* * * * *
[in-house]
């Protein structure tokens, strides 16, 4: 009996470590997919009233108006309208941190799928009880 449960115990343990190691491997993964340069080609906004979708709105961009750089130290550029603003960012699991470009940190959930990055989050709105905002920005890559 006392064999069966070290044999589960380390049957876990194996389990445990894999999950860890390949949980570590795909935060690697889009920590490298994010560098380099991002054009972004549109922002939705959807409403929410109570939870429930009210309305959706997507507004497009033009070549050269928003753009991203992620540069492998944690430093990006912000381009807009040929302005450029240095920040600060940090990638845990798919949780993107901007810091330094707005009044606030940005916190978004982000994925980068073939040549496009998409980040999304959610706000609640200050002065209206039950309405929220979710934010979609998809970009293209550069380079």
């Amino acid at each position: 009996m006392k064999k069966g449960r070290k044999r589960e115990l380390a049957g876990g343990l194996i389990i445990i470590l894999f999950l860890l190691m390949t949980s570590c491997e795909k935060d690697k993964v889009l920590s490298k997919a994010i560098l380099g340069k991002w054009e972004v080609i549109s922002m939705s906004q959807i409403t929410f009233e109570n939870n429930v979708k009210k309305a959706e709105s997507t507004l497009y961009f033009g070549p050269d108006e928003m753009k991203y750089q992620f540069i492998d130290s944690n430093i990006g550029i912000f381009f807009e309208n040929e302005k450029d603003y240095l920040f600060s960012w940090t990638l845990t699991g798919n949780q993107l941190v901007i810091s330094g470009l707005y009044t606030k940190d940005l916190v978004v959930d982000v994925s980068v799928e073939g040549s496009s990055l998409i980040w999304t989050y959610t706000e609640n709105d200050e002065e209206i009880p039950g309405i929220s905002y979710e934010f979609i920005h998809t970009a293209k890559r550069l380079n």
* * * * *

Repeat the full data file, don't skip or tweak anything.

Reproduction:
[in-house]
């Protein structure tokens, strides 16, 4: 009996470590997919009233108006309208941190799928009880 449960115990343990190691491997993964340069080609906004979708709105961009750089130290550029603003960012699991470009940190959930990055989050709105905002920005890559 006392064999069966070290044999589960380390049957876990194996389990445990894999999950860890390949949980570590795909935060690697889009920590490298994010560098380099991002054009972004549109922002939705959807409403929410109570939870429930009210309305959706997507507004497009033009070549050269928003753009991203992620540069492998944690430093990006912000381009807009040929302005450029240095920040600060940090990638845990798919949780993107901007810091330094707005009044606030940005916190978004982000994925980068073939040549496009998409980040999304959610706000609640200050002065209206039950309405929220979710934010979609998809970009293209550069380079």
């Amino acid at each position: 009996m006392k064999k069966g449960r070290k044999r589960e115990l380390a049957g876990g343990l194996i389990i445990i470590l894999f999950l860890l190691m390949t949980s570590c491997e795909k935060d690697k993964v889009l920590s490298k997919a994010i560098l380099g340069k991002w054009e972004v080609i549109s922002m939705s906004q959807i409403t929410f009233e109570n939870n429930v979708k009210k309305a959706e709105s997507t507004l497009y961009f033009g070549p050269d108006e928003m753009k991203y750089q992620f540069i492998d130290s944690n430093i990006g550029i912000f381009f807009e309208n040929e302005k450029d603003y240095l920040f600060s960012w940090t990638l845990t699991g798919n949780q993107l941190v901007i810091s330094g470009l707005y009044t606030k940190d940005l916190v978004v959930d982000v994925s980068v799928e073939g040549s496009s990055l998409i980040w999304t989050y959610t706000e609640n709105d200050e002065e209206i009880p039950g309405i929220s905002y979710e934010f979609i920005h998809t970009a293209k890559r550069l380079n």